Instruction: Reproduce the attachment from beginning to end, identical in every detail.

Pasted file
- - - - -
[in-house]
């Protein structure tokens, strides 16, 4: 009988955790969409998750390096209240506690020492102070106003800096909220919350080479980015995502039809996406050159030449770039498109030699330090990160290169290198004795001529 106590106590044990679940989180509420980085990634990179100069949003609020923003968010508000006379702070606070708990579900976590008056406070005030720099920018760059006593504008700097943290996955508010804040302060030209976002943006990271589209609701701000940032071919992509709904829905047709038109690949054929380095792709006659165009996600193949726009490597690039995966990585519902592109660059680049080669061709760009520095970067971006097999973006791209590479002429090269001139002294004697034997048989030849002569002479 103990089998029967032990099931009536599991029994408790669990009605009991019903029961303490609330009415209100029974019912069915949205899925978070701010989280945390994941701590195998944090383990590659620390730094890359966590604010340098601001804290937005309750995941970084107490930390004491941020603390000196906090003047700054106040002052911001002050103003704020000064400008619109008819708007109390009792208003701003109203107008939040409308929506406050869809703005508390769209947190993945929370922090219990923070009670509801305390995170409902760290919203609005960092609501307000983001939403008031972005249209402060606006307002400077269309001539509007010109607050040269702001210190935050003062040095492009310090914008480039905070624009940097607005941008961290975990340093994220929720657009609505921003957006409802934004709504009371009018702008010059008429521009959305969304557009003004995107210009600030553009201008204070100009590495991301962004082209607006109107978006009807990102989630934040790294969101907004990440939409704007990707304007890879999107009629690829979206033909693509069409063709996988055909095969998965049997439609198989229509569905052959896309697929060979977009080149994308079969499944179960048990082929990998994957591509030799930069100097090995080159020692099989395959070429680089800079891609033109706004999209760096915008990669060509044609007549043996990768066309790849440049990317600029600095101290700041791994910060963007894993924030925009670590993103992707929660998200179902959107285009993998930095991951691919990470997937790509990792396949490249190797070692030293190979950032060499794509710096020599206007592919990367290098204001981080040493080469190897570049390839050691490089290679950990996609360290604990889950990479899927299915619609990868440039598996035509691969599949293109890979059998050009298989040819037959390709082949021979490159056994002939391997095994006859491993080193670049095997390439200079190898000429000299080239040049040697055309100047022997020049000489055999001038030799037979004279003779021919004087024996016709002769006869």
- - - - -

[in-house]
């Protein structure tokens, strides 16, 4: 009988955790969409998750390096209240506690020492102070106003800096909220919350080479980015995502039809996406050159030449770039498109030699330090990160290169290198004795001529 106590106590044990679940989180509420980085990634990179100069949003609020923003968010508000006379702070606070708990579900976590008056406070005030720099920018760059006593504008700097943290996955508010804040302060030209976002943006990271589209609701701000940032071919992509709904829905047709038109690949054929380095792709006659165009996600193949726009490597690039995966990585519902592109660059680049080669061709760009520095970067971006097999973006791209590479002429090269001139002294004697034997048989030849002569002479 103990089998029967032990099931009536599991029994408790669990009605009991019903029961303490609330009415209100029974019912069915949205899925978070701010989280945390994941701590195998944090383990590659620390730094890359966590604010340098601001804290937005309750995941970084107490930390004491941020603390000196906090003047700054106040002052911001002050103003704020000064400008619109008819708007109390009792208003701003109203107008939040409308929506406050869809703005508390769209947190993945929370922090219990923070009670509801305390995170409902760290919203609005960092609501307000983001939403008031972005249209402060606006307002400077269309001539509007010109607050040269702001210190935050003062040095492009310090914008480039905070624009940097607005941008961290975990340093994220929720657009609505921003957006409802934004709504009371009018702008010059008429521009959305969304557009003004995107210009600030553009201008204070100009590495991301962004082209607006109107978006009807990102989630934040790294969101907004990440939409704007990707304007890879999107009629690829979206033909693509069409063709996988055909095969998965049997439609198989229509569905052959896309697929060979977009080149994308079969499944179960048990082929990998994957591509030799930069100097090995080159020692099989395959070429680089800079891609033109706004999209760096915008990669060509044609007549043996990768066309790849440049990317600029600095101290700041791994910060963007894993924030925009670590993103992707929660998200179902959107285009993998930095991951691919990470997937790509990792396949490249190797070692030293190979950032060499794509710096020599206007592919990367290098204001981080040493080469190897570049390839050691490089290679950990996609360290604990889950990479899927299915619609990868440039598996035509691969599949293109890979059998050009298989040819037959390709082949021979490159056994002939391997095994006859491993080193670049095997390439200079190898000429000299080239040049040697055309100047022997020049000489055999001038030799037979004279003779021919004087024996016709002769006869």